This geometric relationship between two sequential layers is a general one that works for

anytwo sequential layers.

Step 4Prove your conjecture and translate it into a general formula that uses the answers to smaller/simpler cases of the problem to find the answer to a larger/more difficult case.Each layer will require

24 more trianglesthan the layer just before it!If \(C_n\) is the answer to case \(n\) of the problem, then \(C_n = C_{n-1} + 24\) and \(C_1\) = 12 since with one layer, there are 12 triangles in the star.

Step 5Use the formula from step 4 to build up to the solution to the specific layer you care about.Finding the number of triangles in the \(4^\text{th}\) layer:

- Case 1: There are 12 triangles in the initial star.
- Case 2: There are \(12 + 24 = 36\) triangles in the \(2^\text{nd}\) layer.
- Case 3: There are \(36 + 24 = 60\) triangles in the \(3^\text{rd}\) layer.
- Case 4: There are \(60 + 24 = \boxed{84}\) triangles in the \(4^\text{th}\) layer. \(_\square\)

Too big for counting? **Definitely.** Too big for recursion? **Never!**

## Patterns with a Longer Memory

Finding a recurrence relation requires identifying some regular relationship between each case of a problem and the earlier cases. But many times it won't be solely the case just before that's relevant. Sometimes, later cases will evolve from combining two, three, or any number of previous cases together.

You're creating a catalog of tile designs for a friend. In this series of designs, the area to be tiled is 2'' x 16'' and the tiles are each 1'' x 2''. How many different ways are there to cover the area with tiles?

A few examples:

**Step 1** *Create and analyze smaller cases of the problem.*

The length of the area can be decreased in order to make this problem simpler. It is definitely easier to count how many ways a 2'' x 5'' rectangle could be tiled for example. Additionally, our wishful thinking at this stage is that somehow the solution to the 2'' x 16'' case would be easy to figure out if only we knew the solution to the 2'' x 15'' case already...The sequence of problems this reasoning suggests is to consider tiling a 2'' x 1'' area, then a 2'' x 2'' area, then a 2'' x 3'' area, etc. Therefore, the general case is 2'' x n''.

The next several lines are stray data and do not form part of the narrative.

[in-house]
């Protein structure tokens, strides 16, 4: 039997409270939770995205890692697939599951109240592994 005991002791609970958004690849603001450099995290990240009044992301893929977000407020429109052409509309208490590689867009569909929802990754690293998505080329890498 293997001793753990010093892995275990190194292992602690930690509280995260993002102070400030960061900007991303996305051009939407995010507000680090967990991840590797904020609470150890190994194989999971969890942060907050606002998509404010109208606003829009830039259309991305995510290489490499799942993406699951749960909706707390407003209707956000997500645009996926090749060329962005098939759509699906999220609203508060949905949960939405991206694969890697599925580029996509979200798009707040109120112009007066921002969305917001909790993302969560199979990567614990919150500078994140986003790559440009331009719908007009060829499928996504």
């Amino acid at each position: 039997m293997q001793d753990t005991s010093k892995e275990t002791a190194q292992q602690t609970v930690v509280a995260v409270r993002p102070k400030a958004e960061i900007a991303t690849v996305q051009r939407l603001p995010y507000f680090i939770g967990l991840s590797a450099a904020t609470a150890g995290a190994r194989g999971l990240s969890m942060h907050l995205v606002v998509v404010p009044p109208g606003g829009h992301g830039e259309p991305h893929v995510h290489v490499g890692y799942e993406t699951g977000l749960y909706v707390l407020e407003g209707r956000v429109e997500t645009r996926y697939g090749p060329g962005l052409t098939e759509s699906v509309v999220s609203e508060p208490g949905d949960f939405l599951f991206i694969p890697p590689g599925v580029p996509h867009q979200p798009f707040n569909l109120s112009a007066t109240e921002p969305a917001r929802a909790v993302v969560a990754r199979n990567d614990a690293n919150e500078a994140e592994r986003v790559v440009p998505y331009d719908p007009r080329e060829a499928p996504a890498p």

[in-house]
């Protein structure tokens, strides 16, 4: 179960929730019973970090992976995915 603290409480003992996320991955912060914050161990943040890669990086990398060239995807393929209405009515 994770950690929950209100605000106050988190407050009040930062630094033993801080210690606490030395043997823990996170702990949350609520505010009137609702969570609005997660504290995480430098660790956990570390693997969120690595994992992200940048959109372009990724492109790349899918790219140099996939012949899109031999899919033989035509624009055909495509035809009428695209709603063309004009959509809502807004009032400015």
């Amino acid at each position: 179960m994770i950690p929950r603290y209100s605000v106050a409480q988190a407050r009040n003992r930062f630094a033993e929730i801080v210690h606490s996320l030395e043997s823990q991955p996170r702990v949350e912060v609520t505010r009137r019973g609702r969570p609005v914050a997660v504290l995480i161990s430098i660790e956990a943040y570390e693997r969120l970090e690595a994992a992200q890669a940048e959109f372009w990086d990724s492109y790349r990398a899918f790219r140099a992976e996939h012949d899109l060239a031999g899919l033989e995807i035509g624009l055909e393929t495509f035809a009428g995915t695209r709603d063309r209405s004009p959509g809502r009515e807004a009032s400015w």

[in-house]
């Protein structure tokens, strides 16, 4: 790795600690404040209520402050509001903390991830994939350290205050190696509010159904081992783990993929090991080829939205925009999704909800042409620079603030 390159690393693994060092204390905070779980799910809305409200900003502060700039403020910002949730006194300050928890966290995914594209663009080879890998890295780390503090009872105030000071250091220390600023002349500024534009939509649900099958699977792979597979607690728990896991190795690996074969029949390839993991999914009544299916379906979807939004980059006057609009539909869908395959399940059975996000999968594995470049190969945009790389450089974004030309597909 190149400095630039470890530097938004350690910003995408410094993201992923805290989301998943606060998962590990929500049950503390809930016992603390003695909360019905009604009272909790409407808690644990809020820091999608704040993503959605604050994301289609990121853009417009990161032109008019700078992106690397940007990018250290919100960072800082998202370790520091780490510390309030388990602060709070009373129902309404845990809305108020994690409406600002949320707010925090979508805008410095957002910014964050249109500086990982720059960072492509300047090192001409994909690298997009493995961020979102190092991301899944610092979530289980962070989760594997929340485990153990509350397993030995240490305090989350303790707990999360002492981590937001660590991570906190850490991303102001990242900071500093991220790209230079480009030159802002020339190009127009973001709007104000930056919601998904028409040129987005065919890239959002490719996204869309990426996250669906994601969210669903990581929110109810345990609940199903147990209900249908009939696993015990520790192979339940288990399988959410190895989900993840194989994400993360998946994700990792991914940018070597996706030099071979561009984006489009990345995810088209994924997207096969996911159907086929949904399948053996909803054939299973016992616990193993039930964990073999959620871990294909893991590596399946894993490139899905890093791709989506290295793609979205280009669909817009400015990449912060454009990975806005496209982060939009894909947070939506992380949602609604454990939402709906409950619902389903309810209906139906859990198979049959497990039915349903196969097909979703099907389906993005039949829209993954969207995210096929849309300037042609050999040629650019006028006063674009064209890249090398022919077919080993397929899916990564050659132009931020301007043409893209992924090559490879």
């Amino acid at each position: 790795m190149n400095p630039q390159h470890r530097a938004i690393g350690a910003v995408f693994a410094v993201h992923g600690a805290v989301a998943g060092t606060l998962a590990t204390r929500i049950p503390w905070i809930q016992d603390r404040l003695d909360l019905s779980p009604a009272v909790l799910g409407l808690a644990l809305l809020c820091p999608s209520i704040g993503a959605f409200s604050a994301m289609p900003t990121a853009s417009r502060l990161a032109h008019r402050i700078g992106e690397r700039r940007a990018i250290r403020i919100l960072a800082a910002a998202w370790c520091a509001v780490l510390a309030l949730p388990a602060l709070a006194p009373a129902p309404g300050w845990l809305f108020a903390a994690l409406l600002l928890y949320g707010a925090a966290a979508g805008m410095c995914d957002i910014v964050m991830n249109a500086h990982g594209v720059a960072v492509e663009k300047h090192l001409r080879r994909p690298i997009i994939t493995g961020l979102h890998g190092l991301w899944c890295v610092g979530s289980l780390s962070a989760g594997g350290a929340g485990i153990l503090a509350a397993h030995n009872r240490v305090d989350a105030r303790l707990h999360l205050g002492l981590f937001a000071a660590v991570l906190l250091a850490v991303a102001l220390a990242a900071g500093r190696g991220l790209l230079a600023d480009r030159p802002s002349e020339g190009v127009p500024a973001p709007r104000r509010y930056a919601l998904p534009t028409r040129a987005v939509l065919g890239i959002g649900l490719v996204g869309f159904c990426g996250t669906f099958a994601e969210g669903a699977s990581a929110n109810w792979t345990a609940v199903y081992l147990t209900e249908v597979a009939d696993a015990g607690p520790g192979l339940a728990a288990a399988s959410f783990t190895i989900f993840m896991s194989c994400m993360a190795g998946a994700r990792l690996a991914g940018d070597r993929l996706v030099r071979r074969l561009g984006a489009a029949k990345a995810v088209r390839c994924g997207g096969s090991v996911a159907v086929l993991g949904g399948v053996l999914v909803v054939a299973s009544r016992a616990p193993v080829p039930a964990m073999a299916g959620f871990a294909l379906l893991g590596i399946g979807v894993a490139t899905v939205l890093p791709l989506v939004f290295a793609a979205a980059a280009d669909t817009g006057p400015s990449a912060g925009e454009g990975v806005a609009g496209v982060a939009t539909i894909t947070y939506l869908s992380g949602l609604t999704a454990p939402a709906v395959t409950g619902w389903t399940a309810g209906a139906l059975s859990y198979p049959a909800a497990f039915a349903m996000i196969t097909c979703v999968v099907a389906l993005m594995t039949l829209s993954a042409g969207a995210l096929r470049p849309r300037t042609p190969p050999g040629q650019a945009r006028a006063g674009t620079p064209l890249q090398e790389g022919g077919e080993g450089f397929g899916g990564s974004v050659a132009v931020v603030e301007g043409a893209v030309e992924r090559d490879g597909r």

Solving the Smallest Cases\(C_1=1\)

There is 1 way to tile a 1'' x 2'' area.

\(C_2=2\)

There are 2 ways to tile a 2'' x 2'' area.

\(C_3=3\)

There are 3 ways to tile a 3'' x 2'' area.

\(C_4=5\)

There are 5 ways to tile a 4'' x 2'' area.

**Step 2** *Try to construct larger cases using smaller cases.*

We could keep doing out cases one at a time or, at any point, we can start looking for a pattern. Try using the sets above as a tool to identify all of the tiling patterns for \(C_5\). How can you make a larger tile pattern out of a smaller one?

**Step 3** *Make a conjecture (a guess) about how small cases are generally related to larger cases.*

Say, for example, that we're trying to figure out the number of tiling patterns for \(n = 5\), aka, the number of ways to tile a 5'' x 2'' area with dominoes. To start, we know that there are at least 5 ways to do it: take each of the five \(n = 4\) solutions and add one new vertical tile on the left:

But are there more solutions? Yes. Above are all of the solutions that start with one vertical tile, but what about all of the solutions that start with two horizontal tiles on the far left?

If there are 3 inches left to fill after these two tiles on the left, how many ways are there to fill these 3 inches? \(C_3 = 3.\)

**Step 4** *Prove your conjecture and translate it into a general formula that uses the answers to smaller/simpler cases of the problem to find the answer to a larger/more difficult case.*